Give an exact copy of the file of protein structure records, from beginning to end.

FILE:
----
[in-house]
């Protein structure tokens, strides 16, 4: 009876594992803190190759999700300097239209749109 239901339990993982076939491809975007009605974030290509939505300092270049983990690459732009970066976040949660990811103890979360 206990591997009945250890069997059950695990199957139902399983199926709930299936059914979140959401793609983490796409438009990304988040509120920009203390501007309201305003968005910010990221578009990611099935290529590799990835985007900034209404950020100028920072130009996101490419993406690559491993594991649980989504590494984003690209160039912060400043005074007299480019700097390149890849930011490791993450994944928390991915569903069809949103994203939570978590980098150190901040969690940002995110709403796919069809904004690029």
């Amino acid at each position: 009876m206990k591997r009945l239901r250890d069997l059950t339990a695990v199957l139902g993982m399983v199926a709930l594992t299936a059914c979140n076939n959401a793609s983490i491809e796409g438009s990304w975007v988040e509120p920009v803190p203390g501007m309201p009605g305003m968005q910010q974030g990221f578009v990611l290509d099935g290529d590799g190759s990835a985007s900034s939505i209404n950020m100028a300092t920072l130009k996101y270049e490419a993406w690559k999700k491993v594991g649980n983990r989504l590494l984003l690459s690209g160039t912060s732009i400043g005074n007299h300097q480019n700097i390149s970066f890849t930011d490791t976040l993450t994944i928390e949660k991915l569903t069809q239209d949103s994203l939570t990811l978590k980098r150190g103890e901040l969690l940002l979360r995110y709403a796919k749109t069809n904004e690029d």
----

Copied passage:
[in-house]
């Protein structure tokens, strides 16, 4: 009876594992803190190759999700300097239209749109 239901339990993982076939491809975007009605974030290509939505300092270049983990690459732009970066976040949660990811103890979360 206990591997009945250890069997059950695990199957139902399983199926709930299936059914979140959401793609983490796409438009990304988040509120920009203390501007309201305003968005910010990221578009990611099935290529590799990835985007900034209404950020100028920072130009996101490419993406690559491993594991649980989504590494984003690209160039912060400043005074007299480019700097390149890849930011490791993450994944928390991915569903069809949103994203939570978590980098150190901040969690940002995110709403796919069809904004690029």
């Amino acid at each position: 009876m206990k591997r009945l239901r250890d069997l059950t339990a695990v199957l139902g993982m399983v199926a709930l594992t299936a059914c979140n076939n959401a793609s983490i491809e796409g438009s990304w975007v988040e509120p920009v803190p203390g501007m309201p009605g305003m968005q910010q974030g990221f578009v990611l290509d099935g290529d590799g190759s990835a985007s900034s939505i209404n950020m100028a300092t920072l130009k996101y270049e490419a993406w690559k999700k491993v594991g649980n983990r989504l590494l984003l690459s690209g160039t912060s732009i400043g005074n007299h300097q480019n700097i390149s970066f890849t930011d490791t976040l993450t994944i928390e949660k991915l569903t069809q239209d949103s994203l939570t990811l978590k980098r150190g103890e901040l969690l940002l979360r995110y709403a796919k749109t069809n904004e690029d």